What is being attempted here is to smear Politician A and therefore making the audience less likely to trust him and anything he says. However, this is an error in logic. It is very possible for a dishonest man to point out the truth. How dishonest Politician A has been in his marriage has nothing whatsoever to do with the unemployment rate. Politician B has left the world of logic and entered the world of fallacy and error. We should be careful to not follow him.
Anatomy of an Ad Hominem:
- Person A makes claim X.
- Person B makes an attack on person A.
- Therefore A’s claim is false.
Whenever a Christian leader falls into sin, we often hear non-believers denounce the Christian faith as a result. This is a clear case of Ad Hominem. All it does is point to one individual’s personal choices. This is a totally invalid conclusion built on true propositions. Let’s break the argument into its components to highlight the logical fallacy at play:
premise 1: Jimmy Swaggart hired a prostitute
premise 2: Jimmy Swaggart is a Christian
conclusion: Christianity is false
This is why understanding the rules of logic is so helpful. The above breakdown of the Ad Hominem attack shows that it is stating two premises that are true but the conclusion is not supported by logic. It is, in fact, devoid of any logical connection to the premises. It forms an argument with no evidence that could possibly discredit the historical case for the Resurrection, the reliability of the New Testament or any other line of reasoning used to support the Christian faith as intellectually viable.
Another common logical fallacy is the Appeal To Authority.
An Appeal to Authority is a fallacy with the following form:
- Person A is (claimed to be) an authority on subject S.
- Person A makes claim C about subject S.
- Therefore, C is true.
We see this often when the discussion of evolution takes place in a television program or public debate. Typically the person arguing in favour of Darwinian Macro-evolution will name one or more prominent scientist and proudly report that they have accepted the theory as fact.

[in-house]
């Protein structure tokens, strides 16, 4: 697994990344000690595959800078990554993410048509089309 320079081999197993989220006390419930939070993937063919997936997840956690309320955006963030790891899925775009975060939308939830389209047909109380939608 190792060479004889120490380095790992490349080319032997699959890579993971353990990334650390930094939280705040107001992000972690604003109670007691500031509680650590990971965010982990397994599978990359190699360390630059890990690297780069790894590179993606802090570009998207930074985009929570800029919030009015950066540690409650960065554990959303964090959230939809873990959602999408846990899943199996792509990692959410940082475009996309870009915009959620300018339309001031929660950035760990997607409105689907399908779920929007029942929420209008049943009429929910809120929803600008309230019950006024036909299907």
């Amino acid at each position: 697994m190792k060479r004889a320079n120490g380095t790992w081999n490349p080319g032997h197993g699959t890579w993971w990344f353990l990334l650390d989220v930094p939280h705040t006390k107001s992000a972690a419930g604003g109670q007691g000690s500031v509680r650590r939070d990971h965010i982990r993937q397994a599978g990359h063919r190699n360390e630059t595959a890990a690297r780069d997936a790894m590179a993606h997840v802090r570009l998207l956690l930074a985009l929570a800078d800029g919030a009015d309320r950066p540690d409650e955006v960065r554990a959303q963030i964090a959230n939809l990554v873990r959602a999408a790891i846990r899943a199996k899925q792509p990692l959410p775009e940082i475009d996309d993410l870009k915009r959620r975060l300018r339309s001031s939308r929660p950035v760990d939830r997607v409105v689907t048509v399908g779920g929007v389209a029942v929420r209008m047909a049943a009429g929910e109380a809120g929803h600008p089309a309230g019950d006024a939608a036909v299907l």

What could and should be pointed out is that there is a long list of high level biochemists, biologists and paleontologists who do not accept the claims of Macro-Evolution. When and how do we decide whose side has the most authority? This would be nearly impossible and more importantly, it would tell us nothing about the truth content of evolutionary theory. A simpler approach would be to look at the evidence itself and allow it to have the highest authority. Afterall, this is exactly how science works.
Often, another logical fallacy is heaped on top of an Appeal to Authority. The Appeal to Popularity is a common bed fellow. The Appeal to Popularity has the following form:
- Most people approve of X (have favorable emotions towards X).
- Therefore X is true.
A pro-evolution debater will state that most modern scientists believe in evolution. The audience will be impacted by this and be tempted to accept what “most people are doing.” It is an unfortunately deeply human flaw to lemming oneself with the crowd. An obvious repost to the Appeal to Popularity in the evolution/creation debate is to point out that, at one time, when the Church was the intellectual and cultural authority over Europe, the most prominent intellectuals did not believe in evolution.
Clearly, the authority of those intellectuals did not falsify evolution (if evolution is true) and likewise, simply because we’ve swapped sides in our day does not mean the modern majority has magically caused the universe to shift realities.
Whether or not evolution is an accurate account of life’s appearance and consequent growth, innovation and diversification should be assessed merely on the evidence, not by pointing out which celebrity intellectual believes something or how many friends he has doing it too.
As you can see, thinking properly is key to making sure that what you believe is accurate. Afterall, we watch what we eat, who we make friends with and what we let our children watch on T.V. Why not be diligent with what we believe? Especially when it comes to important subjects that deeply affect our lives.